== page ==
Have to jump in here - I am a stay-at-home mom of a 3 yo and currently 8 mo preggo w/number 2. I never expected to stay home. I fully planned to return to work but when the time came, I just couldn't do it. That's not to say that this was an easy "choice" for me or my family. It has required not only economic sacrifice but sacrificing to some extent my very identity. The loss of friends that I had primarily through work made the first 8 months extremely lonely. Now, I have a great base of other SAHM friends but it has taken time and work to build those relationships. I don't plan (neither can we afford) to stay home indefinitely perhaps another 3 years or so but nothing can replace this time w/my daughter (soon to be daughters). If you are "lucky" enough to work OR stay at home, I think the best indicator of your level of happiness is the support you receive from your significant other and friends. As long as they are there to support you, validate your choices and share your stress it'll make either decision easier and will help you be the best mom you can be.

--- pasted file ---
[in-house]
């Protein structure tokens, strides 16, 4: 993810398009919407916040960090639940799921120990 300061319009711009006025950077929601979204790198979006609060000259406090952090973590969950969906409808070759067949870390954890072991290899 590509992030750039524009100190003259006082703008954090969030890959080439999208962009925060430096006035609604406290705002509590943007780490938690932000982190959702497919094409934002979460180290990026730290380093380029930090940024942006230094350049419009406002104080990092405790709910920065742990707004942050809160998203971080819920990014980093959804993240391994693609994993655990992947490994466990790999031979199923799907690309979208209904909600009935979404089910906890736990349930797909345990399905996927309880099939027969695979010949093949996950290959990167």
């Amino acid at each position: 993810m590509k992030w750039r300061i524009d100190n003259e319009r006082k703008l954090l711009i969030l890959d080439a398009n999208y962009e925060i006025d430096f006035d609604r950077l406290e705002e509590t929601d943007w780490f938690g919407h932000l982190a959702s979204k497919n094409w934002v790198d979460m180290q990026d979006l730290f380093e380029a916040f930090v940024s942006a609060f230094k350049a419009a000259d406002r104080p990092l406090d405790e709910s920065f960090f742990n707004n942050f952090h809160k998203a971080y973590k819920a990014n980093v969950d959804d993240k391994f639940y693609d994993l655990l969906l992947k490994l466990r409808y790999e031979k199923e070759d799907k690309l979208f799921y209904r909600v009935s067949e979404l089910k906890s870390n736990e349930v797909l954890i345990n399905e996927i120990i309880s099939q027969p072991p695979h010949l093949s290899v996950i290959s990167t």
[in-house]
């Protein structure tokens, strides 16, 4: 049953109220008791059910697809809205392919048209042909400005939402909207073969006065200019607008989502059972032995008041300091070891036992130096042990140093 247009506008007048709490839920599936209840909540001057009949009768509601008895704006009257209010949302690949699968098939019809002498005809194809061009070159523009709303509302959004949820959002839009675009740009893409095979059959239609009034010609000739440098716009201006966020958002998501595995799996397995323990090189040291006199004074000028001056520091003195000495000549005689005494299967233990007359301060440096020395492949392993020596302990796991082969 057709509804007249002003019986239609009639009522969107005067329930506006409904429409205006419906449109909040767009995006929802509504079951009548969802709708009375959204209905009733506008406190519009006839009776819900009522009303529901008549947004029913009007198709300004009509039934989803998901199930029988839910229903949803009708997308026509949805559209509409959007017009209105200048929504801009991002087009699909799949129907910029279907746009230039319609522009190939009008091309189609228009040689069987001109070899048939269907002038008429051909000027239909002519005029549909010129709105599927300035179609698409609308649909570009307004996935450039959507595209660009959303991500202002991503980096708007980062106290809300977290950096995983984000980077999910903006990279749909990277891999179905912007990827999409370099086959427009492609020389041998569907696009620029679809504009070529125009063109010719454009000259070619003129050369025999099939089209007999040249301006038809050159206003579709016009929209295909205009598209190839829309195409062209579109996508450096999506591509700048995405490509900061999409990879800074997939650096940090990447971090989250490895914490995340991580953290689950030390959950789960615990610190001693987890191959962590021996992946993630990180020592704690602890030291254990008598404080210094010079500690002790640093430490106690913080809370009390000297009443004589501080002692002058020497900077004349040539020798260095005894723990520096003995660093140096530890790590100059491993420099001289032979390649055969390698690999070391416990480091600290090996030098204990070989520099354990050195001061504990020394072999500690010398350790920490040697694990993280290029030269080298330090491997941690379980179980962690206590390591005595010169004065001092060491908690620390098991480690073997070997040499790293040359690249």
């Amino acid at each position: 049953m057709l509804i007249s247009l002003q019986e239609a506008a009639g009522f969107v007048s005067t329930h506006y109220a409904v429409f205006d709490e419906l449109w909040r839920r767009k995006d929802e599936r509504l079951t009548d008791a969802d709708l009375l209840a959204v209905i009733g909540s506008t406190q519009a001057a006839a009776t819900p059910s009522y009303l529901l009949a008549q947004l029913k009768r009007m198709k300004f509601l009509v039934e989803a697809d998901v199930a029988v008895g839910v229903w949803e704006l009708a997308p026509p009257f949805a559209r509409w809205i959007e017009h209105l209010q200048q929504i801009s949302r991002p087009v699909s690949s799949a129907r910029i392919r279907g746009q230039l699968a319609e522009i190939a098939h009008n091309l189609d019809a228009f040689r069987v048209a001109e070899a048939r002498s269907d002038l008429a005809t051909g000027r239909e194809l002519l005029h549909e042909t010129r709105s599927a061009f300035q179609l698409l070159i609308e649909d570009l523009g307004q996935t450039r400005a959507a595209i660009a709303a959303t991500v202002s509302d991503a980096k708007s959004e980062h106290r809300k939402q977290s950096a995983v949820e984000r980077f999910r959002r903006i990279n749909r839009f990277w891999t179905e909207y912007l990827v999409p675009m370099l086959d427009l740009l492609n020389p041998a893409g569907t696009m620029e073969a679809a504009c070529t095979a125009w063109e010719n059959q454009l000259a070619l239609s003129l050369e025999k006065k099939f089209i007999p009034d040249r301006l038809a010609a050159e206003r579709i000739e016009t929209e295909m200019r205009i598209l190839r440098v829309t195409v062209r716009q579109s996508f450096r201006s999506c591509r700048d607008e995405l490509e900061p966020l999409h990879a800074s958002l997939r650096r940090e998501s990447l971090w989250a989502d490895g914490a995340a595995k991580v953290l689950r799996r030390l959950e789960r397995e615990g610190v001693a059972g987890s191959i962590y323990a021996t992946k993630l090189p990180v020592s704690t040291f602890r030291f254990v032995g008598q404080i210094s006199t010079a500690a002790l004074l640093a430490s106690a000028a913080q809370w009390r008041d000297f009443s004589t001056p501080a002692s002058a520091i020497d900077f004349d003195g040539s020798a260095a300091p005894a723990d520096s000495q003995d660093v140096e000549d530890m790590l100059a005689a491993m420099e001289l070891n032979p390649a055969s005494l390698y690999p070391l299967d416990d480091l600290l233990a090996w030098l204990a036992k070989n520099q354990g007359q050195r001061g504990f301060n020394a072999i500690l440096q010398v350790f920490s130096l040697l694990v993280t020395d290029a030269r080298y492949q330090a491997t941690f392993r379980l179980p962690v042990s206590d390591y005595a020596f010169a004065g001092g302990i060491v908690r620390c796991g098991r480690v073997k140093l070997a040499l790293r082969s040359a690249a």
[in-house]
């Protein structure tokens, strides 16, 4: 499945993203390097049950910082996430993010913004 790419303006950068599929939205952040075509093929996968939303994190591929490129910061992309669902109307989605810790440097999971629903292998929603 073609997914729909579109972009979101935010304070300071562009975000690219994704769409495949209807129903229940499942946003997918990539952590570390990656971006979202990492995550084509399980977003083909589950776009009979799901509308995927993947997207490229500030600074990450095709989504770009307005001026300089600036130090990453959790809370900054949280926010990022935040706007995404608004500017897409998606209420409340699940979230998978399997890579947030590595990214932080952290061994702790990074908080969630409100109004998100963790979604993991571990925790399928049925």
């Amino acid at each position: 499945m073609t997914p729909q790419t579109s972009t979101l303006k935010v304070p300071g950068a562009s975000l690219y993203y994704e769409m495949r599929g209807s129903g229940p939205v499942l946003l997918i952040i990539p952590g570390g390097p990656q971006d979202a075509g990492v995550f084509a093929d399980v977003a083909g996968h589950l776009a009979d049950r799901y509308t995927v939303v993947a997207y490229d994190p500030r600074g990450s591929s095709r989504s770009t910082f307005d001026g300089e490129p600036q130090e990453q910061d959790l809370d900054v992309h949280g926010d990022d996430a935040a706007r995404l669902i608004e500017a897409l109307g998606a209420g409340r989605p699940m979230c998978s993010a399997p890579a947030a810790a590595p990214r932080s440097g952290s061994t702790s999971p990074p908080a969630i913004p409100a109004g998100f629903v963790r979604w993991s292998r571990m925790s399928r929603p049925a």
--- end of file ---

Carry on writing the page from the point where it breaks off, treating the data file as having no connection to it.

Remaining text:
And as an aside, if in the United States companies were more willing to retain their well-compensated employees by allowing them to go part-time for a few years as opposed to this all or nothing (don't work or 40 plus hours) then I think more highly educated women would make the choice to return to work. I live in L.A. - to work a 9hour day (which for me would be ridiculous w/a small child anyway) then commute 1 1/2 each way to work is not a "choice" I can afford to make right now.

mcd137 said...

Just another SAHM who had to chime in. I have a college degree (put myself through). I have had my own business, so I know from hard work. It has been my experience that being home with a 2 year-old and a 6-month old is Very.Hard.Work. Constant. Mind-numbing. But yet, I want to be here. I mean, what else is there, really, in life? Food, sex, and your babies. That was true for the cave(wo)men, and fundamentally it's true for us today. Oh, and crossword puzzles. Like those, too.

Stephanie said...

I couldn't afford to pay someone with my qualifications to take care of my kids, so I decided to do it myself. ;-)

Seriously though, I wouldn't have missed this experience for the world. Hand my kids over to someone with a degree in childcare? No way. I'm too selfish.